However, most banks will continue to benefit from upward repricing in External Benchmark based Lending Rate (EBLR) and Marginal Cost of funding based Lending Rate (MCLR) linked loans till deposit pricing catches up led by utilisation of liquidity and excess Statutory Liquidity Ratio (SLR) for growth in advances and therefore offset deposit cost pressures in the medium term.
We continue to remain positive on banks given the largely benign credit environment, strong and consistent credit growth driven by traction in the retail and SME segments and expected recovery in the corporate segment and accordingly remain invested in select banks in both private as well as public sectors based on our views on the ability of investee banks to manage growth momentum, earnings trajectory and relative valuations.
What is your take on Adani Group stocks especially after fundraising? Are you taking a position or advising to buy a few of them?
For the last few years since the large wealth creation seen in Adani group stocks, we have stayed away from them as the majority of the companies did not meet our investment filters. The recent fiasco around the group companies is something we would not be in a position to comment on. However, I think the management is doing the right things to build investor comfort and also ensure the continuity of the businesses on their growth path by cutting leverage where ever it had gone overboard. We nevertheless continue to avoid these in our client portfolios as they still do not meet our investment filters.
What are the risk factors for the market in FY24? Do you think the equity market correction is over now or do you still see a possibility of some more points of downfall in the coming months?
Global markets have never been more dynamic than they have been in the last few years. There is no dearth of events and macro factors that keep investors on the edge. After last year's Russia-Ukraine conflict and surging inflation, I think in FY2024 we are presented with a new set of risk factors which cannot be ignored. Interest rate hikes which have taken place in the last 1 year will show their effect with a lag effect. Some glimpse of that we got in the recent crisis in some banks in the US which had to be shut down due to asset-liability mismatch and stress on balance sheets. I would not say this is a one-off case and could be the tip of the iceberg.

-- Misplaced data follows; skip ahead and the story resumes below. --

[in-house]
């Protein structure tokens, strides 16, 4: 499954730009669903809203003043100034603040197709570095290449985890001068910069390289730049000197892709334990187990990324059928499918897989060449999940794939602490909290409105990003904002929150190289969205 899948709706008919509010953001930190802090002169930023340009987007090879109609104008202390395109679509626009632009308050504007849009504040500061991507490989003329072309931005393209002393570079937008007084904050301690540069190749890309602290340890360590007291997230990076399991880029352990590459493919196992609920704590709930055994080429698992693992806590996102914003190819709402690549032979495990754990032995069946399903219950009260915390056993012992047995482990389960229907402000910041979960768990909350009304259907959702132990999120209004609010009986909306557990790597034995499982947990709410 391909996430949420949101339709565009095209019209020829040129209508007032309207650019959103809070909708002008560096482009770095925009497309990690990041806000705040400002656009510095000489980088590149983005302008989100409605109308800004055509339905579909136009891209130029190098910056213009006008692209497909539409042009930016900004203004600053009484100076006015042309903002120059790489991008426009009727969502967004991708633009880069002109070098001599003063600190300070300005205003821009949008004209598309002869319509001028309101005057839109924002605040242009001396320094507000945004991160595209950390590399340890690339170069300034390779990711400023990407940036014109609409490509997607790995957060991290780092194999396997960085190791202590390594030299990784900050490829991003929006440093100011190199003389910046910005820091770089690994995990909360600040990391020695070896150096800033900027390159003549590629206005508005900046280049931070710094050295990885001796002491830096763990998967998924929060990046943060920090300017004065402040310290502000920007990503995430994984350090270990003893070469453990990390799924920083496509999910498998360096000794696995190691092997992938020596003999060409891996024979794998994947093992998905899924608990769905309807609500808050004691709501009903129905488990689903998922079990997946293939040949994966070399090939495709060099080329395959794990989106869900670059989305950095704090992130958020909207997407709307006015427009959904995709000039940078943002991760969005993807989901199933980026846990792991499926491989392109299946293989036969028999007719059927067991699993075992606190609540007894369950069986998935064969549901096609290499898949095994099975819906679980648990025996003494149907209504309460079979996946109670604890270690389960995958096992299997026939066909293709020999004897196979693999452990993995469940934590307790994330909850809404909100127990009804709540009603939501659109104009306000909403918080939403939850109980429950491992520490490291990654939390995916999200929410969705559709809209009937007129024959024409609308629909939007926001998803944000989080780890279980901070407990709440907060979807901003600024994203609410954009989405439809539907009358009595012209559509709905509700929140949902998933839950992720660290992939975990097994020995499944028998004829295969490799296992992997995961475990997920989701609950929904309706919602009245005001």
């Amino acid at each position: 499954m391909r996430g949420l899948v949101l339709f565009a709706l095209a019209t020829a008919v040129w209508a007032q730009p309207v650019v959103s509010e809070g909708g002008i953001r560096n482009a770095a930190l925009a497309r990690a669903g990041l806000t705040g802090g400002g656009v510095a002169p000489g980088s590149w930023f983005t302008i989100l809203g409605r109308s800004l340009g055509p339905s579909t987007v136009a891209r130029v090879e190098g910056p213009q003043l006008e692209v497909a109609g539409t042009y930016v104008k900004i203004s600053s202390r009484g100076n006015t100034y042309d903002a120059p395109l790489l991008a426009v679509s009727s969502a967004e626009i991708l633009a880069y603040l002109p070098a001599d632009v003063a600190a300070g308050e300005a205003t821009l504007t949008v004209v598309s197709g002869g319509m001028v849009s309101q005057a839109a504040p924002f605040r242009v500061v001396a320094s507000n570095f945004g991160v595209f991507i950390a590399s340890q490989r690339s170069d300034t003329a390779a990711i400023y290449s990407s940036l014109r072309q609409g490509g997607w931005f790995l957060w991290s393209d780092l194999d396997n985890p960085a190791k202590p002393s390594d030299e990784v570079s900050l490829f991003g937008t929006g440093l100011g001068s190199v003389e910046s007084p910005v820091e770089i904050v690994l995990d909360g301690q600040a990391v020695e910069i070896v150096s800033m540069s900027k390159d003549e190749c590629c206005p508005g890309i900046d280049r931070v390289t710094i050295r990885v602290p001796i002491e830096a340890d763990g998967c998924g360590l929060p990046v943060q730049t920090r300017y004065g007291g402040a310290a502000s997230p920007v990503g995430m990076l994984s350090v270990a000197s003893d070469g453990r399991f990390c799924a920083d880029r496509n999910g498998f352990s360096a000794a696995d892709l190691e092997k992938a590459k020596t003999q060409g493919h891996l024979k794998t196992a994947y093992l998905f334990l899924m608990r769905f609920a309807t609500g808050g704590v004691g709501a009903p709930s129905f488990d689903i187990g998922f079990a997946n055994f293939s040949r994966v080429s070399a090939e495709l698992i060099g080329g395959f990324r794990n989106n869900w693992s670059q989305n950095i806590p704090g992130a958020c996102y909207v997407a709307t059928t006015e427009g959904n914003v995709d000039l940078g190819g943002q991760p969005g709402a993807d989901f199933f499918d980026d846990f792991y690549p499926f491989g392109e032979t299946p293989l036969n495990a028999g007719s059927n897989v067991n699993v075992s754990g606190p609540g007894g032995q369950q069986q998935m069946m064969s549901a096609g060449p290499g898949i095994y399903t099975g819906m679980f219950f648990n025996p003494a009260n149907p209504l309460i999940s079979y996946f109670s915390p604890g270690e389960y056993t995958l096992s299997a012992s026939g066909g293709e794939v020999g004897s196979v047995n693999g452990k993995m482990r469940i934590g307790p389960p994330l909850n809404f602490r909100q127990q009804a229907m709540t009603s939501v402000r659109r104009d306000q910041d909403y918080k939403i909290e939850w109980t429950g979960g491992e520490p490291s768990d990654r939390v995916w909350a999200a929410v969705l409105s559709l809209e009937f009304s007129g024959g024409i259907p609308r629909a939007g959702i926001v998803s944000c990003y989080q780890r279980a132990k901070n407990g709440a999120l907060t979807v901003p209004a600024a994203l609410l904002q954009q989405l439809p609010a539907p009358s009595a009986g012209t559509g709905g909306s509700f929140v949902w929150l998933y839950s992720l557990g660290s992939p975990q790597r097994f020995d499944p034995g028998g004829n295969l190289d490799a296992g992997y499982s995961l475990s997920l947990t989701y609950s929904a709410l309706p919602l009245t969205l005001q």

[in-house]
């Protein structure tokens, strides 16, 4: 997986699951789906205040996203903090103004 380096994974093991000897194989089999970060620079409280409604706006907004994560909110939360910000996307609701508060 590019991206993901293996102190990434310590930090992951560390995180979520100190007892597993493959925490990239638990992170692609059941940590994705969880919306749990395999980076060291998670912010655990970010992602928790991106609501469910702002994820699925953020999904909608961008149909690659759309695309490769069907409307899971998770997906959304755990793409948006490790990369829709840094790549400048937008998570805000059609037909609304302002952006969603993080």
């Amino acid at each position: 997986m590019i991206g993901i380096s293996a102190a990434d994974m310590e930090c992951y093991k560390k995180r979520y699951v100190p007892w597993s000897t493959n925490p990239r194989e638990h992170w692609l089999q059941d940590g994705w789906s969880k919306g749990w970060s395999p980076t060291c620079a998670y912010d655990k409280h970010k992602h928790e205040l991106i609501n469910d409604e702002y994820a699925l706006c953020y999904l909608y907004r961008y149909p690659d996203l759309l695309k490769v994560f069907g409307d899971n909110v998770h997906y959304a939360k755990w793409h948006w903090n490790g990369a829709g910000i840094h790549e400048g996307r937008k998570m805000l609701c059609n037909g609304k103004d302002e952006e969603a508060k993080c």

Along with that, we do not see inflation being tamed in developed markets and that would continue to hurt household savings. Thus would not be surprised to see markets remaining weak to volatile in the near term.
Which is the one sector that you are super bullish on, now?
With the government capex continuing to stay supportive of a strong private capex cycle, we remain positive on domestic capex and manufacturing theme. Within this theme, we believe subsectors like Defence, Power & Power T&D, and Railway capex would continue to do well led by underlying demand as can be seen by the large order books of most of the companies in these sectors. The CMIE data has finally started looking up with projects completed also up 25 percent YoY in 1HFY23. Power T&D awards are expected to rise sharply in FY23E-24E as the bid pipeline rises 2.3x in FY22-23 tender is out. PLI and data centres can add more than $10 billion annually to capex, as per some industry research reports.